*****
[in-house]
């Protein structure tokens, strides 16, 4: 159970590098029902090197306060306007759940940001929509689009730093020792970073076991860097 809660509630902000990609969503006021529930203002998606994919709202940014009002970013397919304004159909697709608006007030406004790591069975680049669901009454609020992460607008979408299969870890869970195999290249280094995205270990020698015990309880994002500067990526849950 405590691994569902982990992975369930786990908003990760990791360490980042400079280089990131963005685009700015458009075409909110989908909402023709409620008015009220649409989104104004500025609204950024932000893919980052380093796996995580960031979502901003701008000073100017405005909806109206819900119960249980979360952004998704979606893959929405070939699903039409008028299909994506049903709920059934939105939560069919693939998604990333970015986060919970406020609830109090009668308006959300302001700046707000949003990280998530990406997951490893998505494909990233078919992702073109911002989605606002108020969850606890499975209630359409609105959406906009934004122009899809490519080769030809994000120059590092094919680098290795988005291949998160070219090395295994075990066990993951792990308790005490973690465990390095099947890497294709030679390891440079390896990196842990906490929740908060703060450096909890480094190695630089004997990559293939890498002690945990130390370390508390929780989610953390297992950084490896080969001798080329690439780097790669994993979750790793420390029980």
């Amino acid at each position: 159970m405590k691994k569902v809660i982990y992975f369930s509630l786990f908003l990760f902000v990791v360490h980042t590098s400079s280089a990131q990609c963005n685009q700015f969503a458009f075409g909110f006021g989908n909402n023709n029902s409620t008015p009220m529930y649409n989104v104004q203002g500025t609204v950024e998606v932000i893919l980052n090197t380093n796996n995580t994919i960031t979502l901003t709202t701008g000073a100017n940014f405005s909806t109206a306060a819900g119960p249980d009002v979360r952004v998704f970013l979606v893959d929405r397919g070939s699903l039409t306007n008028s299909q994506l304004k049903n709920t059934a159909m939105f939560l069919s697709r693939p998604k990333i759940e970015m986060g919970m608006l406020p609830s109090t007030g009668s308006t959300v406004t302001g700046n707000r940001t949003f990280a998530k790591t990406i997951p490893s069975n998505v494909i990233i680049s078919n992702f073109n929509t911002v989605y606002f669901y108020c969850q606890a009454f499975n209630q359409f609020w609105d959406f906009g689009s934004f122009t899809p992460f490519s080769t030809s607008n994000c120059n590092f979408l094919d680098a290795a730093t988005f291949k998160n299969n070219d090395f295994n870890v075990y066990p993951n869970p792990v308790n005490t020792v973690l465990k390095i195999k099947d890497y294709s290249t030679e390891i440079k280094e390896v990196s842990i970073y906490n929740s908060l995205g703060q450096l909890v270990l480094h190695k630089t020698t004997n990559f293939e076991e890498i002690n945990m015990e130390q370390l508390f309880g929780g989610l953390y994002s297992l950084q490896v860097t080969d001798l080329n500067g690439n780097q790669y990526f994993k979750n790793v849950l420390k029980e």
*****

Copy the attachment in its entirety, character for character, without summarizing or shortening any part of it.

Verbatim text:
[in-house]
């Protein structure tokens, strides 16, 4: 159970590098029902090197306060306007759940940001929509689009730093020792970073076991860097 809660509630902000990609969503006021529930203002998606994919709202940014009002970013397919304004159909697709608006007030406004790591069975680049669901009454609020992460607008979408299969870890869970195999290249280094995205270990020698015990309880994002500067990526849950 405590691994569902982990992975369930786990908003990760990791360490980042400079280089990131963005685009700015458009075409909110989908909402023709409620008015009220649409989104104004500025609204950024932000893919980052380093796996995580960031979502901003701008000073100017405005909806109206819900119960249980979360952004998704979606893959929405070939699903039409008028299909994506049903709920059934939105939560069919693939998604990333970015986060919970406020609830109090009668308006959300302001700046707000949003990280998530990406997951490893998505494909990233078919992702073109911002989605606002108020969850606890499975209630359409609105959406906009934004122009899809490519080769030809994000120059590092094919680098290795988005291949998160070219090395295994075990066990993951792990308790005490973690465990390095099947890497294709030679390891440079390896990196842990906490929740908060703060450096909890480094190695630089004997990559293939890498002690945990130390370390508390929780989610953390297992950084490896080969001798080329690439780097790669994993979750790793420390029980």
């Amino acid at each position: 159970m405590k691994k569902v809660i982990y992975f369930s509630l786990f908003l990760f902000v990791v360490h980042t590098s400079s280089a990131q990609c963005n685009q700015f969503a458009f075409g909110f006021g989908n909402n023709n029902s409620t008015p009220m529930y649409n989104v104004q203002g500025t609204v950024e998606v932000i893919l980052n090197t380093n796996n995580t994919i960031t979502l901003t709202t701008g000073a100017n940014f405005s909806t109206a306060a819900g119960p249980d009002v979360r952004v998704f970013l979606v893959d929405r397919g070939s699903l039409t306007n008028s299909q994506l304004k049903n709920t059934a159909m939105f939560l069919s697709r693939p998604k990333i759940e970015m986060g919970m608006l406020p609830s109090t007030g009668s308006t959300v406004t302001g700046n707000r940001t949003f990280a998530k790591t990406i997951p490893s069975n998505v494909i990233i680049s078919n992702f073109n929509t911002v989605y606002f669901y108020c969850q606890a009454f499975n209630q359409f609020w609105d959406f906009g689009s934004f122009t899809p992460f490519s080769t030809s607008n994000c120059n590092f979408l094919d680098a290795a730093t988005f291949k998160n299969n070219d090395f295994n870890v075990y066990p993951n869970p792990v308790n005490t020792v973690l465990k390095i195999k099947d890497y294709s290249t030679e390891i440079k280094e390896v990196s842990i970073y906490n929740s908060l995205g703060q450096l909890v270990l480094h190695k630089t020698t004997n990559f293939e076991e890498i002690n945990m015990e130390q370390l508390f309880g929780g989610l953390y994002s297992l950084q490896v860097t080969d001798l080329n500067g690439n780097q790669y990526f994993k979750n790793v849950l420390k029980e």